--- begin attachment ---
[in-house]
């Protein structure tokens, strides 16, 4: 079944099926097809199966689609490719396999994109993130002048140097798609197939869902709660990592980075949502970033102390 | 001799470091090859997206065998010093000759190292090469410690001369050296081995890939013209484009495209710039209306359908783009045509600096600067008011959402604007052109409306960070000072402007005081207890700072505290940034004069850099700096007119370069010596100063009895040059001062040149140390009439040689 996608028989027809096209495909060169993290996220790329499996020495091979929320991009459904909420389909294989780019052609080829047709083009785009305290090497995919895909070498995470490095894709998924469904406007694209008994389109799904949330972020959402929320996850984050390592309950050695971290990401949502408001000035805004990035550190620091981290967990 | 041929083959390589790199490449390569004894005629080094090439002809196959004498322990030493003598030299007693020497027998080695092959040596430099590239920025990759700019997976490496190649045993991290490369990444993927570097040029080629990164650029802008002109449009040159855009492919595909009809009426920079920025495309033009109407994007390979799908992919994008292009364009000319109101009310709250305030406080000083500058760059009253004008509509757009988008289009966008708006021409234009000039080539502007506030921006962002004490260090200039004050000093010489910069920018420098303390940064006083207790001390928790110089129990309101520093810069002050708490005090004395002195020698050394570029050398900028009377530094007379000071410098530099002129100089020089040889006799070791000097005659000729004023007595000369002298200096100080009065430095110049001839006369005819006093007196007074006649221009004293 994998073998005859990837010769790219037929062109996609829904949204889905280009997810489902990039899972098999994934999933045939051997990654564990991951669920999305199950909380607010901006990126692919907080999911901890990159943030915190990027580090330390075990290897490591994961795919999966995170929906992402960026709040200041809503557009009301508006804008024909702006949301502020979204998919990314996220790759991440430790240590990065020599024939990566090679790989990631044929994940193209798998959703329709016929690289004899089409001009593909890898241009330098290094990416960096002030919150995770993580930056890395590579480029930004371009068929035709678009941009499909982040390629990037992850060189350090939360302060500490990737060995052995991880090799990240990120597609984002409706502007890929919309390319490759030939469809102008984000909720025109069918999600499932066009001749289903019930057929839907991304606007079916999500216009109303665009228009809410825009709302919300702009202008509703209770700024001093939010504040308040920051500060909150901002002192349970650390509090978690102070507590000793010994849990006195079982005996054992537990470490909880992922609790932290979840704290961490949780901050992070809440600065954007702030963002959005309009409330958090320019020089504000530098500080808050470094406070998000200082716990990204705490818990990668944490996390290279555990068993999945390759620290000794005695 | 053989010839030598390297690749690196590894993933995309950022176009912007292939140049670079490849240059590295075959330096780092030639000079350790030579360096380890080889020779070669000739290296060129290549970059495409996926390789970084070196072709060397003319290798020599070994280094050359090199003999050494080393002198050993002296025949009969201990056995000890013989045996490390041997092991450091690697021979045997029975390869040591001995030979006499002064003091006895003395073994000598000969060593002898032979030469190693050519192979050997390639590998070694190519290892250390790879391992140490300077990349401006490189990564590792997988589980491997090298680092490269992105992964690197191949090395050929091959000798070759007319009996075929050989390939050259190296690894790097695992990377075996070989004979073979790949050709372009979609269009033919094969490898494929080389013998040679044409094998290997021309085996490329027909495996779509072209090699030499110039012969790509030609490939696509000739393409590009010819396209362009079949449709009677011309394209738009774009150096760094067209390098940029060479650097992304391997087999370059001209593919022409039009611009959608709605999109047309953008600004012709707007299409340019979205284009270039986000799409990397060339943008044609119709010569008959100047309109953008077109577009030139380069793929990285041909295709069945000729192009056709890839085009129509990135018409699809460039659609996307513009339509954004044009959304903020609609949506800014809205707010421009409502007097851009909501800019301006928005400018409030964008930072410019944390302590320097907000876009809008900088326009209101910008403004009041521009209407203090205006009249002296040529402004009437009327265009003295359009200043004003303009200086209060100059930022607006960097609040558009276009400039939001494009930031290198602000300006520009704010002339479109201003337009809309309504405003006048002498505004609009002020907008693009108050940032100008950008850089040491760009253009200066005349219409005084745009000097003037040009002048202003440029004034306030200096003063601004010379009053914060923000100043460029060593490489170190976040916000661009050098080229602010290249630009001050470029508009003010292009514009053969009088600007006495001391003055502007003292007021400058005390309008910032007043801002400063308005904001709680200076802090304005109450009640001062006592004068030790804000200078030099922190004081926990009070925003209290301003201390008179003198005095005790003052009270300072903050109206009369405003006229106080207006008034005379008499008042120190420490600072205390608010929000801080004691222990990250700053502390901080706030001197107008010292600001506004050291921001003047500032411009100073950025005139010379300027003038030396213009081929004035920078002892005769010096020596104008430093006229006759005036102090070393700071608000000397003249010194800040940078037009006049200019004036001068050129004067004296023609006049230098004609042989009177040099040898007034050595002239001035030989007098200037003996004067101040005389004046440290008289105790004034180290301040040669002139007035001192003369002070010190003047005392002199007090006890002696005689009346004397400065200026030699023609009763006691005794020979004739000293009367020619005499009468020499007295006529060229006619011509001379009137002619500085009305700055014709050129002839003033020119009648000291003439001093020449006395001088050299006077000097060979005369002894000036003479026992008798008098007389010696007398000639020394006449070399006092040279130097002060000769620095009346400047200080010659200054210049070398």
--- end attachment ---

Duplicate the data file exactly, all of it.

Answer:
[in-house]
């Protein structure tokens, strides 16, 4: 079944099926097809199966689609490719396999994109993130002048140097798609197939869902709660990592980075949502970033102390 | 001799470091090859997206065998010093000759190292090469410690001369050296081995890939013209484009495209710039209306359908783009045509600096600067008011959402604007052109409306960070000072402007005081207890700072505290940034004069850099700096007119370069010596100063009895040059001062040149140390009439040689 996608028989027809096209495909060169993290996220790329499996020495091979929320991009459904909420389909294989780019052609080829047709083009785009305290090497995919895909070498995470490095894709998924469904406007694209008994389109799904949330972020959402929320996850984050390592309950050695971290990401949502408001000035805004990035550190620091981290967990 | 041929083959390589790199490449390569004894005629080094090439002809196959004498322990030493003598030299007693020497027998080695092959040596430099590239920025990759700019997976490496190649045993991290490369990444993927570097040029080629990164650029802008002109449009040159855009492919595909009809009426920079920025495309033009109407994007390979799908992919994008292009364009000319109101009310709250305030406080000083500058760059009253004008509509757009988008289009966008708006021409234009000039080539502007506030921006962002004490260090200039004050000093010489910069920018420098303390940064006083207790001390928790110089129990309101520093810069002050708490005090004395002195020698050394570029050398900028009377530094007379000071410098530099002129100089020089040889006799070791000097005659000729004023007595000369002298200096100080009065430095110049001839006369005819006093007196007074006649221009004293 994998073998005859990837010769790219037929062109996609829904949204889905280009997810489902990039899972098999994934999933045939051997990654564990991951669920999305199950909380607010901006990126692919907080999911901890990159943030915190990027580090330390075990290897490591994961795919999966995170929906992402960026709040200041809503557009009301508006804008024909702006949301502020979204998919990314996220790759991440430790240590990065020599024939990566090679790989990631044929994940193209798998959703329709016929690289004899089409001009593909890898241009330098290094990416960096002030919150995770993580930056890395590579480029930004371009068929035709678009941009499909982040390629990037992850060189350090939360302060500490990737060995052995991880090799990240990120597609984002409706502007890929919309390319490759030939469809102008984000909720025109069918999600499932066009001749289903019930057929839907991304606007079916999500216009109303665009228009809410825009709302919300702009202008509703209770700024001093939010504040308040920051500060909150901002002192349970650390509090978690102070507590000793010994849990006195079982005996054992537990470490909880992922609790932290979840704290961490949780901050992070809440600065954007702030963002959005309009409330958090320019020089504000530098500080808050470094406070998000200082716990990204705490818990990668944490996390290279555990068993999945390759620290000794005695 | 053989010839030598390297690749690196590894993933995309950022176009912007292939140049670079490849240059590295075959330096780092030639000079350790030579360096380890080889020779070669000739290296060129290549970059495409996926390789970084070196072709060397003319290798020599070994280094050359090199003999050494080393002198050993002296025949009969201990056995000890013989045996490390041997092991450091690697021979045997029975390869040591001995030979006499002064003091006895003395073994000598000969060593002898032979030469190693050519192979050997390639590998070694190519290892250390790879391992140490300077990349401006490189990564590792997988589980491997090298680092490269992105992964690197191949090395050929091959000798070759007319009996075929050989390939050259190296690894790097695992990377075996070989004979073979790949050709372009979609269009033919094969490898494929080389013998040679044409094998290997021309085996490329027909495996779509072209090699030499110039012969790509030609490939696509000739393409590009010819396209362009079949449709009677011309394209738009774009150096760094067209390098940029060479650097992304391997087999370059001209593919022409039009611009959608709605999109047309953008600004012709707007299409340019979205284009270039986000799409990397060339943008044609119709010569008959100047309109953008077109577009030139380069793929990285041909295709069945000729192009056709890839085009129509990135018409699809460039659609996307513009339509954004044009959304903020609609949506800014809205707010421009409502007097851009909501800019301006928005400018409030964008930072410019944390302590320097907000876009809008900088326009209101910008403004009041521009209407203090205006009249002296040529402004009437009327265009003295359009200043004003303009200086209060100059930022607006960097609040558009276009400039939001494009930031290198602000300006520009704010002339479109201003337009809309309504405003006048002498505004609009002020907008693009108050940032100008950008850089040491760009253009200066005349219409005084745009000097003037040009002048202003440029004034306030200096003063601004010379009053914060923000100043460029060593490489170190976040916000661009050098080229602010290249630009001050470029508009003010292009514009053969009088600007006495001391003055502007003292007021400058005390309008910032007043801002400063308005904001709680200076802090304005109450009640001062006592004068030790804000200078030099922190004081926990009070925003209290301003201390008179003198005095005790003052009270300072903050109206009369405003006229106080207006008034005379008499008042120190420490600072205390608010929000801080004691222990990250700053502390901080706030001197107008010292600001506004050291921001003047500032411009100073950025005139010379300027003038030396213009081929004035920078002892005769010096020596104008430093006229006759005036102090070393700071608000000397003249010194800040940078037009006049200019004036001068050129004067004296023609006049230098004609042989009177040099040898007034050595002239001035030989007098200037003996004067101040005389004046440290008289105790004034180290301040040669002139007035001192003369002070010190003047005392002199007090006890002696005689009346004397400065200026030699023609009763006691005794020979004739000293009367020619005499009468020499007295006529060229006619011509001379009137002619500085009305700055014709050129002839003033020119009648000291003439001093020449006395001088050299006077000097060979005369002894000036003479026992008798008098007389010696007398000639020394006449070399006092040279130097002060000769620095009346400047200080010659200054210049070398």